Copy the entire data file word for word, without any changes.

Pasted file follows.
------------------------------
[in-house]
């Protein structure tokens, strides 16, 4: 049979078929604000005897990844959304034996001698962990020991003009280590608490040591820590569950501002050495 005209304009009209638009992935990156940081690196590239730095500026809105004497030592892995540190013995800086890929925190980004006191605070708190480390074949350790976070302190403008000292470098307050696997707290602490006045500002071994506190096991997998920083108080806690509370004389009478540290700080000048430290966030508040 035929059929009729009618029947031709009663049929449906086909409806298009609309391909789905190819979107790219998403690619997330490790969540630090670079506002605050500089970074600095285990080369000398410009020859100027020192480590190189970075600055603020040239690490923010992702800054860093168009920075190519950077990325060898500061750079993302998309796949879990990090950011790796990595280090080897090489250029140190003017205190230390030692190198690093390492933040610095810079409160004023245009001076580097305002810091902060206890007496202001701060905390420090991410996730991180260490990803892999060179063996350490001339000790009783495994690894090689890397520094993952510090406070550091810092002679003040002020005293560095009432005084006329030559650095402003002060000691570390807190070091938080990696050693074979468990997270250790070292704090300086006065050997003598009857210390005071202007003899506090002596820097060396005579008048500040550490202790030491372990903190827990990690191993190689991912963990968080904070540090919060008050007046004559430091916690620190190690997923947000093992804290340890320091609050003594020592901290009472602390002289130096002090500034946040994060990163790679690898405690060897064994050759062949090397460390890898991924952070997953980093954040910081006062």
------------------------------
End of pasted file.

[in-house]
């Protein structure tokens, strides 16, 4: 049979078929604000005897990844959304034996001698962990020991003009280590608490040591820590569950501002050495 005209304009009209638009992935990156940081690196590239730095500026809105004497030592892995540190013995800086890929925190980004006191605070708190480390074949350790976070302190403008000292470098307050696997707290602490006045500002071994506190096991997998920083108080806690509370004389009478540290700080000048430290966030508040 035929059929009729009618029947031709009663049929449906086909409806298009609309391909789905190819979107790219998403690619997330490790969540630090670079506002605050500089970074600095285990080369000398410009020859100027020192480590190189970075600055603020040239690490923010992702800054860093168009920075190519950077990325060898500061750079993302998309796949879990990090950011790796990595280090080897090489250029140190003017205190230390030692190198690093390492933040610095810079409160004023245009001076580097305002810091902060206890007496202001701060905390420090991410996730991180260490990803892999060179063996350490001339000790009783495994690894090689890397520094993952510090406070550091810092002679003040002020005293560095009432005084006329030559650095402003002060000691570390807190070091938080990696050693074979468990997270250790070292704090300086006065050997003598009857210390005071202007003899506090002596820097060396005579008048500040550490202790030491372990903190827990990690191993190689991912963990968080904070540090919060008050007046004559430091916690620190190690997923947000093992804290340890320091609050003594020592901290009472602390002289130096002090500034946040994060990163790679690898405690060897064994050759062949090397460390890898991924952070997953980093954040910081006062």